When’s the last major war where the Presidential kids were eligible to serve but didn’t?

When is the last time in American history that:

1) the United States was engaged in a prolonged war involving substantial casualties (not, e.g., the Gulf War or the Grenada campaign); and

2) the President had a child or children eligible by age and sex to serve; and

3) the President’s child or children did not serve?

It seems to me that GWB wants the political advantages of being a “wartime President” without accepting any of the correlative burdens.

Updates A reader informs me that FDR was the only wartime President since Lincoln who had military-age sons; GWB is the first to have military-age daughters since that phrase ceaesed to be oxymoronic.

Another reader objects: Last time I checked, Georgie’s progeny were free adults entitled to make their own decisions. Now I am sure that it’s not for altruistic reasons that they are declining to participate in daddy’s war, but I fail to see how the ‘correlative burdens’ of their father’s decisions should fall on them.

Fair enough. But if Bush were doing his job by asking for volunteers to fill the military’s thinning ranks he would be confronted with questions about his daughters. I think that’s part of the reason he hasn’t done that part of his job.

Of course, they’re entitled to make their own decisions. But he has decided not to put them in the position of rejecting their own father’s call to service by never issuing such a call.

It isn’t just Bush, of course: As far as I can see, there is no movement at all for the children of politicians to join the ranks, at a moment when America’s military options are sharply limited by the constraints on available manpower.

And it’s a matter of quality as well as quantity: I don’t think much of Jenna and not-Jenna, but I don’t think I can see them holding those leashes at Abu Ghraib, can you?

For those who regard our current adventure, and the additional adventures the Axis of Incompetence might engage in if they had the troops, as ill-advised, there is some justification in not helping to relax that constraint. But those who proclaim the importance of the Global War on Terror ought to be asking people they care about to join up.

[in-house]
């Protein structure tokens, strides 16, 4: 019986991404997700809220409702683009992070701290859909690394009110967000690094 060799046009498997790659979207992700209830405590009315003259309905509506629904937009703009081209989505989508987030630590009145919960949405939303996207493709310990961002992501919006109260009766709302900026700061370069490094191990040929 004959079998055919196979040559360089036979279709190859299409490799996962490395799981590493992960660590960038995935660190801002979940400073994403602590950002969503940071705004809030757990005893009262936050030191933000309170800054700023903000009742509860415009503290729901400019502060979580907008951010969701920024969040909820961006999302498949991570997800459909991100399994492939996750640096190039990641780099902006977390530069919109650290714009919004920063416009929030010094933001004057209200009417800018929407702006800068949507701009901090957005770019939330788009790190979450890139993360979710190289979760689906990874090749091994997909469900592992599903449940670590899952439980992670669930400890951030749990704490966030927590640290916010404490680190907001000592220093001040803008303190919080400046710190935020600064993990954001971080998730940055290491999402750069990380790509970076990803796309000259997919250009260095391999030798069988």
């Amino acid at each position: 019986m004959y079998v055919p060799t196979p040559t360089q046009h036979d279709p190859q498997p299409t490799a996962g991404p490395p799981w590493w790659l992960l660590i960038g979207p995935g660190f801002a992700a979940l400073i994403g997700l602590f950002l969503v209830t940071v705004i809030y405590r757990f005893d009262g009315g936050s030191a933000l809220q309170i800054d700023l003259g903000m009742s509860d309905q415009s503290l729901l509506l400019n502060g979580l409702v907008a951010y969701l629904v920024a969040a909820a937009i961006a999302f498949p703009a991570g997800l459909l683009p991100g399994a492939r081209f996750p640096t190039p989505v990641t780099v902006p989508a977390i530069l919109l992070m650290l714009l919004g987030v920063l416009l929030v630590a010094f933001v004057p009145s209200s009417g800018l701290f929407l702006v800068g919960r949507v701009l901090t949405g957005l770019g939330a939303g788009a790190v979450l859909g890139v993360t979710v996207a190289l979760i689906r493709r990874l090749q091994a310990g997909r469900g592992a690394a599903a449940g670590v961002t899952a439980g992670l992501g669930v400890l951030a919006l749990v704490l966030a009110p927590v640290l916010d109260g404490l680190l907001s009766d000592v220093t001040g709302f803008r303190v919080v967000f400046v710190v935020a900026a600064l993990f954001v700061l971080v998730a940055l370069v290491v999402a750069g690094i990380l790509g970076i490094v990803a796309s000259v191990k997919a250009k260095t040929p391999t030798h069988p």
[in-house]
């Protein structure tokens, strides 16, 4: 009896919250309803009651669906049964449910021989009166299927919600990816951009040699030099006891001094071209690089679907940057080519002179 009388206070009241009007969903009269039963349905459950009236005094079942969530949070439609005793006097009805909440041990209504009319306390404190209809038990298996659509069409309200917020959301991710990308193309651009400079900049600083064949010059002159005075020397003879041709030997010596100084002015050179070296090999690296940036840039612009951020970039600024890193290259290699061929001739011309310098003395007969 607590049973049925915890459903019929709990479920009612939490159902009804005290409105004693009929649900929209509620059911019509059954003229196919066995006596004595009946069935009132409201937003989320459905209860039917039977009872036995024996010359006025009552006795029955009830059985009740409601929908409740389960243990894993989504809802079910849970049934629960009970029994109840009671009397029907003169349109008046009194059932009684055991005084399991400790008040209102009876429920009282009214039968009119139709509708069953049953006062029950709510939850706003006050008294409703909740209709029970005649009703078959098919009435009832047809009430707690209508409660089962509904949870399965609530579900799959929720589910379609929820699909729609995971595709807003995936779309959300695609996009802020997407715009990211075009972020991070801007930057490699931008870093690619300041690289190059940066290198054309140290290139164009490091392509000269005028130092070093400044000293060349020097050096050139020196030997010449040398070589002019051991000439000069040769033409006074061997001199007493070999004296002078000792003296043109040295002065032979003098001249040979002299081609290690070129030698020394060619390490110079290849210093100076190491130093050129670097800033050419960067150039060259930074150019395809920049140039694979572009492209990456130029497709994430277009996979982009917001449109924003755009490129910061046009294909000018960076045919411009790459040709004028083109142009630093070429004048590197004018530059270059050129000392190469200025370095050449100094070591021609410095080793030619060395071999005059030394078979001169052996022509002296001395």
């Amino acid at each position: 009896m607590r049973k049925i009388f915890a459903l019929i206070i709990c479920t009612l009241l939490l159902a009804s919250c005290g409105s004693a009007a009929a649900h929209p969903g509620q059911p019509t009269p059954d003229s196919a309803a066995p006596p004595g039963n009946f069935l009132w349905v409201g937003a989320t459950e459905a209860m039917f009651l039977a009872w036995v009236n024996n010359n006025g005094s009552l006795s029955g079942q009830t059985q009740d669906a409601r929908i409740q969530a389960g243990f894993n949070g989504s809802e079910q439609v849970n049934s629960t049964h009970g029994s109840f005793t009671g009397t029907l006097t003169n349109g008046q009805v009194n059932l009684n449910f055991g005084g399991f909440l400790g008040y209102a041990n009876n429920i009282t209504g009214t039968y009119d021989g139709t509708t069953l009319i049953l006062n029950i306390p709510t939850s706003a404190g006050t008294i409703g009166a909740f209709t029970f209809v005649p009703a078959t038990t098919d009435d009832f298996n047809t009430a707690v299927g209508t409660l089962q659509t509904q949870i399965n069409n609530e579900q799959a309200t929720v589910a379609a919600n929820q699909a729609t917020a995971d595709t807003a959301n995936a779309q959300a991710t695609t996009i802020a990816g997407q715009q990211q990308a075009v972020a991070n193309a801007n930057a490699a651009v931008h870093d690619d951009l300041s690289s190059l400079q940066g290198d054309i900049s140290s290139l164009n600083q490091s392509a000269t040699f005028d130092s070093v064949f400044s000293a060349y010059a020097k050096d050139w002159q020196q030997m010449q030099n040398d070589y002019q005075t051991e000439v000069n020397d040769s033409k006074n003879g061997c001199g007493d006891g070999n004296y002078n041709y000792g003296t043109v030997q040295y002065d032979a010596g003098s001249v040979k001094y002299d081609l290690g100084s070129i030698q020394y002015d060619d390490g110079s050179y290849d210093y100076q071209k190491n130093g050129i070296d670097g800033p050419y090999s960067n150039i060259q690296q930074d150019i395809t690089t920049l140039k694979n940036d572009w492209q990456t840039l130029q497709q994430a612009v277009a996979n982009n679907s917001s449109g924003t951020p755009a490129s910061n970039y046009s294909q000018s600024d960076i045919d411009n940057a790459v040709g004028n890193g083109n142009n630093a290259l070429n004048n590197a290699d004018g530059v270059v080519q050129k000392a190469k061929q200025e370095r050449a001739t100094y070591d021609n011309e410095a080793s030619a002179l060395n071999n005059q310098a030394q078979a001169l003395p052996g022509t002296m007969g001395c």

Another reader points out that women did serve in the military, though not in combat, during the Vietnam era, which would add Johnson and Nixon to the list of President whose children didn’t serve. It seems to me that today’s circumstances with respect to women are quite different, but my reader is technically correct.

Author: Mark Kleiman

Professor of Public Policy at the NYU Marron Institute for Urban Management and editor of the Journal of Drug Policy Analysis. Teaches about the methods of policy analysis about drug abuse control and crime control policy, working out the implications of two principles: that swift and certain sanctions don't have to be severe to be effective, and that well-designed threats usually don't have to be carried out. Books: Drugs and Drug Policy: What Everyone Needs to Know (with Jonathan Caulkins and Angela Hawken) When Brute Force Fails: How to Have Less Crime and Less Punishment (Princeton, 2009; named one of the "books of the year" by The Economist Against Excess: Drug Policy for Results (Basic, 1993) Marijuana: Costs of Abuse, Costs of Control (Greenwood, 1989) UCLA Homepage Curriculum Vitae Contact: Markarkleiman-at-gmail.com